September 01, 2016

Removing Barriers to Higher Education for Youth in Foster Care

Hannah Leibson

The views expressed herein have not been approved by the House of Delegates or the Board of Governors of the American Bar Association, and accordingly, should not be construed as representing the policy of the American Bar Association.

Every March, wide-eyed high school juniors road trip across the country with their families to tour colleges and universities. For these students, college is the next step in their futures. The question is not “Will I attend college, but where?” For an estimated 32,000 homeless youth,1 and 22,000 foster youth aging out of the system every year, struggling to support themselves, college is often a distant idea. 

Due to increased school mobility, histories of trauma and abuse, and lack of adequate supports and services to succeed in school, many of these youth lack the academic foundation to apply and be admitted to a two- or four-year college or university. For others, attaining the required documentation to verify their independent status to receive federal funding is difficult. These youth are united, however, in the struggle to attain accessible resources and information to make college a viable option. 

The U.S. Government Accountability Office (GAO) report, “Actions Needed to Improve Access to Federal Financial Assistance for Foster and Homeless Youth,” analyses barriers foster and homeless youth face to pursuing higher education. The Department of Health and Human Services (HHS) administers programs such as Chafee ETV Vouchers, the John H. Chafee Foster Care Independence Program for foster youth, and the Runaway and Homeless Youth/Transitional Grant Program for homeless youth. These programs help youth to access and participate in college. Additionally, The Department of Education offers a Federal Pell Grant Program, and the William D. Ford Federal Direct Loan Program to low income, and financially independent students. While these programs offer valuable support, they do not address all the needs of foster and homeless youth. 

Since 2013, the Higher Education Act (HEA) has been up for reauthorization. Currently a bill—the Success for Homeless and Foster Youth Act, S. 2267/H.R. 4043—has been introduced to focus on how reauthorization of HEA can address the needs of youth in foster care and youth experiencing homelessness.  This Act includes 15 provisions that address many barriers identified in the GAO report. The Act also provides added resources for foster and homeless youth wishing to pursue a higher education degree or certificate. Senator Patty Murray (D-WA) currently leads the Committee on Health, Education, Labor, and Pensions that seeks to include this Act in the reauthorization of HEA. This article summarizes the GAO report’s findings and how the Act’s provisions seek to address many of the education barriers facing students in foster care.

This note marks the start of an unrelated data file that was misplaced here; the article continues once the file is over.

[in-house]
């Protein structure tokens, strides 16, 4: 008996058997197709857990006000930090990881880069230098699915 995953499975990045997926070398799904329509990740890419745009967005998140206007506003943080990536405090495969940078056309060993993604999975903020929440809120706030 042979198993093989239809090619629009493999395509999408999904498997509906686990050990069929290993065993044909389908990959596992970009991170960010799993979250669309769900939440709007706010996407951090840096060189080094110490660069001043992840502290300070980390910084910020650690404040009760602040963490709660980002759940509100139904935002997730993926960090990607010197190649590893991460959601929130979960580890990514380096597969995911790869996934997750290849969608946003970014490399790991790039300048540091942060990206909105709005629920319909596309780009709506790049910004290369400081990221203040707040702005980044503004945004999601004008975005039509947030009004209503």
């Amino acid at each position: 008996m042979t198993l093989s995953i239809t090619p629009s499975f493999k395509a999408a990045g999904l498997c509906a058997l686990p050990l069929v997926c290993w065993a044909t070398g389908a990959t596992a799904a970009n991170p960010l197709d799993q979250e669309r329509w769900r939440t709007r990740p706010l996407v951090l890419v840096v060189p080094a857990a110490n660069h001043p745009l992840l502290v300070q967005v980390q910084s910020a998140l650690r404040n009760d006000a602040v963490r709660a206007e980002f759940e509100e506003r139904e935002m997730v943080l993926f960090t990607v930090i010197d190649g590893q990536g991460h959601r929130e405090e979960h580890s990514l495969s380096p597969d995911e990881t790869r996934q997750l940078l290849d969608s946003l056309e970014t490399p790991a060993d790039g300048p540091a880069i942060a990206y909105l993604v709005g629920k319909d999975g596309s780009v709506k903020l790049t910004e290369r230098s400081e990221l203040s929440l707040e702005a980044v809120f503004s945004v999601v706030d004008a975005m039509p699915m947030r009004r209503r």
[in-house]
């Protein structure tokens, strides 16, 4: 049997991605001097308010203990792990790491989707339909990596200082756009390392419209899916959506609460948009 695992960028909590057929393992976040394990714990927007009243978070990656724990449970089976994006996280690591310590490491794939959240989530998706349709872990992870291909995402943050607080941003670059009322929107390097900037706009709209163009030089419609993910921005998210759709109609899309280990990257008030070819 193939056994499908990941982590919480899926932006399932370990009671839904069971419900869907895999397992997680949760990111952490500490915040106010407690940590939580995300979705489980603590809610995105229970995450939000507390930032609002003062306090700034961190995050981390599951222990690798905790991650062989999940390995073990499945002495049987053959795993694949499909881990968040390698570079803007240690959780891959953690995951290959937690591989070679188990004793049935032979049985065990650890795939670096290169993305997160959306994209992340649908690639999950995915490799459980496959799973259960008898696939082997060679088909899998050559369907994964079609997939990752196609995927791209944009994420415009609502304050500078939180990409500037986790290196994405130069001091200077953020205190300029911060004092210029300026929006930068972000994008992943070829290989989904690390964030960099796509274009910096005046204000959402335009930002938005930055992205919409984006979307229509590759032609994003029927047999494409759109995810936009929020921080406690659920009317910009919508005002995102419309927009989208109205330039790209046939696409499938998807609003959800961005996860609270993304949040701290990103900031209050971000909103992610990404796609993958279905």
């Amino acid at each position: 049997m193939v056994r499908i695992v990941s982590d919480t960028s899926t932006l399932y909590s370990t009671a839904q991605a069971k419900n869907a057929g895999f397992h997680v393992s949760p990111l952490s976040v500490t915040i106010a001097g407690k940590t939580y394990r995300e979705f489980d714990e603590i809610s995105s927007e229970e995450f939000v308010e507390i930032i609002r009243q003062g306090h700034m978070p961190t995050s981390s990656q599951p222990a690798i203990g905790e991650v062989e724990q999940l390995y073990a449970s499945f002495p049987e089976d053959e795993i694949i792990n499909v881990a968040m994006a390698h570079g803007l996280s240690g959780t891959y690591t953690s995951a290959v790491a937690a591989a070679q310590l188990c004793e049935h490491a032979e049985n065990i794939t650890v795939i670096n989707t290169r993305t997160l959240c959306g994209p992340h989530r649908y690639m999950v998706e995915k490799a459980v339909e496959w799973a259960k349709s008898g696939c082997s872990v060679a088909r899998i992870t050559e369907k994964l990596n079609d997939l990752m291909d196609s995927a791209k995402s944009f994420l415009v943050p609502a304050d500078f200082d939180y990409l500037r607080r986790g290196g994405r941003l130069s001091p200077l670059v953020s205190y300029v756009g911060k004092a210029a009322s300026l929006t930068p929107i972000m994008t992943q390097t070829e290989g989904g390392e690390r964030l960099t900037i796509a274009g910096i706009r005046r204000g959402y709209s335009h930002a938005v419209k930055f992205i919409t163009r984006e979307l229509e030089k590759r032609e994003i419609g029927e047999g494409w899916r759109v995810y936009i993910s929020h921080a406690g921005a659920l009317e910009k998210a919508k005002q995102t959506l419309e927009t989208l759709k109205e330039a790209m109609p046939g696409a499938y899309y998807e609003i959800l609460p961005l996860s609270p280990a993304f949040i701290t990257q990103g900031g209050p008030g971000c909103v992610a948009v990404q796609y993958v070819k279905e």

GAO Findings: Barriers to Education

The GAO’s findings were based on information from three federal databases and interviews with foster and homeless youth in California, Colorado, Michigan, and Virginia. The findings answer three questions: 

(1) What is known about college enrollment and completion for youth who have been in foster care or who are homeless?

The first question examines the rate at which foster and homeless youth are pursuing degrees and graduating from colleges across the country. According to the most recent study by the Department of Education (2011), only 40% of foster youth participating in the study completed at least one year of college, compared to 68% of youth in the general population. The data also reveals most foster youth who begin college do not graduate. Specifically, 72% of foster youth enrolled in a two- or four-year college do not receive their degree or certificate within six years. Homeless youth make up only 1% of undergraduates receiving federal financial aid each year, suggesting few homeless youth are attending college. Their graduation rates remain inconclusive because of a lack of data. Data available suggests both students experiencing homeless and those in foster care are attending and graduating from college at significantly lower rates than students from the general population. 

(2) How do challenges identified by researchers affect the ability of foster and homeless youth to pursue college?

The second question looks at barriers foster and homeless youth face to college entrance and success. Limited academic preparation, lack of family support, and lack of accessibility emerge as the three largest academic barriers for these youth. 

  • Limited academic preparation. Sixty-five percent of foster youth interviewed by the GAO reported transferring schools seven or more times since elementary school. Increased school mobility impacts a child’s well-being and leads to lower academic achievement and high school graduation rates overall.2 For youth who surmount this barrier and enroll in college, many are forced to enroll in remedial courses that do not count towards their graduation requirements (due to lack of adequate preparatory courses in high school). The GAO report cites that students forced to take remedial courses are less likely to graduate within eight years of starting school.

  • Lack of family support can also prevent foster and homeless youth from thinking about college as a realistic option after high school. Based on interviews with federal and state officials, without adequate family support and mentorship, many foster and homeless youth who wish to attend college lack the information they need to start researching options and navigating the admission process.